Tips for Licensing Your Intellectual Property in Ohio

What the laws say in Ohio when you want to grant the use of your idea

By Super Lawyers staff | Reviewed by Canaan Suitt, J.D. | Last updated on May 4, 2023 Featuring practical insights from contributing attorney Eric M. Robbins

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Intellectual property (IP) makes a large share of the total value of all assets held by many American businesses. According to a recent assessment from the World Intellectual Property Institute (WIPO), the value of the world’s intellectual property is growing faster than that of tangible assets.

Your company may want to license its intellectual property in order to best utilize it and enhance its overall value. But first, make sure you actually have that right.

“It’s not unusual for a party to believe it has ownership rights in the intellectual property it possesses, when in fact upon review they learn they have only a limited license which does not allow for granting rights to others,” says Eric M. Robbins, an intellectual property attorney at Ulmer & Berne in Cincinnati.

“This is often seen in the context of copyrights and computer software. For example, a party often assumes that because they pay a contractor to write code for them that they then own the code. But unless there is a properly worded written agreement giving the party ownership, the contractor typically owns the code.”

Below, you will find an overview of Ohio law on intellectual property licensing and four actionable tips for coming to an agreement.

Ohio Law: You Have the Right to License Intellectual Property

Intellectual property is a form of property. It carries the rights and benefits of other types of property ownership. Under Ohio law, intellectual property is defined in a relatively broad manner. The term includes inventions, patents, copyrights, trademarks, and trade secrets.

State law establishes rules and standards for the ownership, distribution, and commercialization of IP and IP rights. Notably, Ohio law empowers intellectual property holders to transfer their rights to another party. In this way, intellectual property is similar to tangible property. You or your business has the right to license IP rights if you choose to do so.

Four Tips for Licensing Your Intellectual Property in Ohio

Commercial agreements are complicated—especially those involving the licensing of IP rights. Before finalizing any contract, it is crucial that your company is in the best position to protect its interests. Here are some tips for licensing intellectual property in Ohio:

Make Sure Your IP Rights are Established/Protected

While many IP rights are automatic, you can enhance protections by taking formal steps to establish your rights. Trademarks are a useful example. As explained by the United States Patent and Trademark Office (USPTO), there are several advantages to registering a trademark at the federal level.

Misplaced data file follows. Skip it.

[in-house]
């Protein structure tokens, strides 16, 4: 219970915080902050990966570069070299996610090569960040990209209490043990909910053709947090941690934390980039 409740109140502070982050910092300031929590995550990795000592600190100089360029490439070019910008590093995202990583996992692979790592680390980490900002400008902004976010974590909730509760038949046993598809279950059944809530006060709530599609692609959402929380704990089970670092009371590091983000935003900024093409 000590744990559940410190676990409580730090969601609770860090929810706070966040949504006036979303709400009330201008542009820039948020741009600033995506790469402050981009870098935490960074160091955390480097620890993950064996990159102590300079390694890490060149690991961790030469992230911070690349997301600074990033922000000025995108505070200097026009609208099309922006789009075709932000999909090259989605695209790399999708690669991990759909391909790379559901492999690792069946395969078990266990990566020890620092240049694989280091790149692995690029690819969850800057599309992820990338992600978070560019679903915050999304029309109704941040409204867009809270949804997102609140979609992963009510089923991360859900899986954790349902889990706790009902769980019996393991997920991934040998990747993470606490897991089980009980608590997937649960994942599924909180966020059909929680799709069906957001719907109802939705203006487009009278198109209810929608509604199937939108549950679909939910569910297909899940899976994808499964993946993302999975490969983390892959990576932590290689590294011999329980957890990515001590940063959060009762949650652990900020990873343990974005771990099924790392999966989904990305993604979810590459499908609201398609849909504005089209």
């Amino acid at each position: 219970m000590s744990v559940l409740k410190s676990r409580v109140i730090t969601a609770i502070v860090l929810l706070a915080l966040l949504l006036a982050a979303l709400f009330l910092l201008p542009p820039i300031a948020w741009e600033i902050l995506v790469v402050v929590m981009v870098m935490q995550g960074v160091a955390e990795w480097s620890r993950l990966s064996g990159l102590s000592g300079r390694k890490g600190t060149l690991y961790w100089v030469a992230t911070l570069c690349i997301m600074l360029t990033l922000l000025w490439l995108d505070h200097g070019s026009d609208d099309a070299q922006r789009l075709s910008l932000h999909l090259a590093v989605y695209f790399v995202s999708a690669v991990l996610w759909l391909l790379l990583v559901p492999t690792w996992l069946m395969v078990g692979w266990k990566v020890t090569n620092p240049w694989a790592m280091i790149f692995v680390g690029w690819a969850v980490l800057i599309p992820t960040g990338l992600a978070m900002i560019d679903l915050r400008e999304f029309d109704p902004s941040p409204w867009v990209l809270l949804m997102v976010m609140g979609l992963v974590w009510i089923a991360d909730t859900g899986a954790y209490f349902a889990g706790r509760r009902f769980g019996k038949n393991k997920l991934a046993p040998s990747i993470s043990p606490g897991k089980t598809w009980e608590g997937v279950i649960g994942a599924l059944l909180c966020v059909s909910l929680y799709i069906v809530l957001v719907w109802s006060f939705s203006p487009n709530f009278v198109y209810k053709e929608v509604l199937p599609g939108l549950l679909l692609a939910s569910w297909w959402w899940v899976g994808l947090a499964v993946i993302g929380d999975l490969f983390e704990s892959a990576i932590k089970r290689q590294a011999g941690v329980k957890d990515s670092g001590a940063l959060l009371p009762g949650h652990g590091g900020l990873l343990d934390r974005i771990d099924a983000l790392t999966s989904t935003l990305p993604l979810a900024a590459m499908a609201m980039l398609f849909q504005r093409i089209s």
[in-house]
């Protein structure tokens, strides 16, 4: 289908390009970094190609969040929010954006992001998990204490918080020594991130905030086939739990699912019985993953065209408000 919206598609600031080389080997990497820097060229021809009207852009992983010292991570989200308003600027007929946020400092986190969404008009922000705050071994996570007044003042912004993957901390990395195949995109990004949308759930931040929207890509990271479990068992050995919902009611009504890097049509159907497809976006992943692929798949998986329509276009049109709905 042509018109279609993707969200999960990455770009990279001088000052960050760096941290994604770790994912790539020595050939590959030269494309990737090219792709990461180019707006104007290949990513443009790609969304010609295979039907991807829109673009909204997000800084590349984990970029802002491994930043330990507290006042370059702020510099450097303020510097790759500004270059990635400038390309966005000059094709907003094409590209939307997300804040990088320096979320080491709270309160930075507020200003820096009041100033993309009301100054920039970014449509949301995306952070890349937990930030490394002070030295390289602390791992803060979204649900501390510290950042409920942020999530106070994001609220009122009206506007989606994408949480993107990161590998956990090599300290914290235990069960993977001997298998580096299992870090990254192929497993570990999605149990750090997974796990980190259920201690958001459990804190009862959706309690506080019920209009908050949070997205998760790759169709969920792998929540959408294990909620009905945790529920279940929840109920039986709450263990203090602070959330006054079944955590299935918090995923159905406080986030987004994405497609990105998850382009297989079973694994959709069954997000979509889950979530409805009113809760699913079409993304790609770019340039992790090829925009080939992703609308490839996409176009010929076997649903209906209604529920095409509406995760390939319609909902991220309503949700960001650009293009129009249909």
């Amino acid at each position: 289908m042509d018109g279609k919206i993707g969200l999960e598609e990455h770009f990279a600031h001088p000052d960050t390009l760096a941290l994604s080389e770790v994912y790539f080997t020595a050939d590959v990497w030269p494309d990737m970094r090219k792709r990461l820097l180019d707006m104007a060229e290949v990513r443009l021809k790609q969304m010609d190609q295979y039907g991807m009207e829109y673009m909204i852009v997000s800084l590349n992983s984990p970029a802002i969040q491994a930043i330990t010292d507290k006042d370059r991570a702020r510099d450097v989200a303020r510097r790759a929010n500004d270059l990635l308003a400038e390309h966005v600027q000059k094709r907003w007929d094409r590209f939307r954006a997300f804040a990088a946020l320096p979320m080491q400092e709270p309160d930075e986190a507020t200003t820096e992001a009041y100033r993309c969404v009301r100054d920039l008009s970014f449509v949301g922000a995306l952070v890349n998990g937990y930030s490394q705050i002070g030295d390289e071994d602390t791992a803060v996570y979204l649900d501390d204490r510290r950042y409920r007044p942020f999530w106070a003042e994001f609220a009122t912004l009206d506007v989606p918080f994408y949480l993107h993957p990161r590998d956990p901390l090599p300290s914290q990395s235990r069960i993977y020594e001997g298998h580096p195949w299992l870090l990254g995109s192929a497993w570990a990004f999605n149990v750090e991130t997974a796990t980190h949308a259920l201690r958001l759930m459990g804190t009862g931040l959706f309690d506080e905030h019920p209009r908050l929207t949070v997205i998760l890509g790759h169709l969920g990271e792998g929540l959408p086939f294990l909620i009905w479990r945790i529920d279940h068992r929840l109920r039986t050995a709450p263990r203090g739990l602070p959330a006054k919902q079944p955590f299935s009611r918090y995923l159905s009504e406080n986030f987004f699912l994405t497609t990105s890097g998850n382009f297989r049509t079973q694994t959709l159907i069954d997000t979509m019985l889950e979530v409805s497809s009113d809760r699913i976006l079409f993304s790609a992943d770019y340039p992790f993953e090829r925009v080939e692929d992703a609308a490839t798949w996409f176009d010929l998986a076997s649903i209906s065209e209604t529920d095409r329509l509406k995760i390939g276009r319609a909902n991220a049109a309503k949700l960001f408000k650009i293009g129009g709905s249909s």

“An experienced intellectual property attorney can confirm a client’s ownership and ability to freely use technology, and can appropriately document any transfer of rights in that technology to others without jeopardizing legal protections for the technology or assuming excessive liability risk,” says Robbins.

Know the Value of Your Intellectual Property

Before you can effectively license your IP rights, you must know the economic value of those rights. A comprehensive intellectual property audit can pay major dividends.

An experienced intellectual property attorney should be involved to assist with each of these stages. And if there is ever a breach or infringement of your rights, or if you sense you may risk infringing the rights of others, you should promptly consult with an experienced intellectual property attorney.

Eric M. Robbins

Do Your Due Diligence on the Relationship

Ultimately, an IP licensing agreement is a business partnership. Be sure that the firm you are entrusting with your intellectual property is a strong partner.

“When an owner of intellectual property grants rights to another, the owner should be wary to warrant the other party freedom to practice those rights—due to the possibility of a third party having senior rights,” says Robbins.

Consider Non-Disclosure Agreements During Negotiations

It is often a best practice to sign a non-disclosure agreement when beginning formal IP licensing negotiations. Such a contract will help to ensure that confidential information and intellectual property rights are protected.

“An experienced intellectual property attorney should be involved to assist with each of these stages,” Robbins says. “And if there is ever a breach or infringement of your rights, or if you sense you may risk infringing the rights of others, you should promptly consult with an experienced intellectual property attorney. It’s important to research and identify an attorney with the expertise and experience to assist, and who will never lose focus upon your specific business interests.”

Getting Help from an Ohio IP Attorney

IP licensing is complicated, and companies can benefit from seeking professional guidance for any legal issues.

If you have any specific questions about patent licensing, copyrights or trademarks, contact a law firm and seek legal advice from an experienced Ohio intellectual property attorney for immediate help—who will help you negotiate an agreement that complies with state and federal law, and effectively protects your interests.

For more information about this area of the law, please see our overview of intellectual property law.

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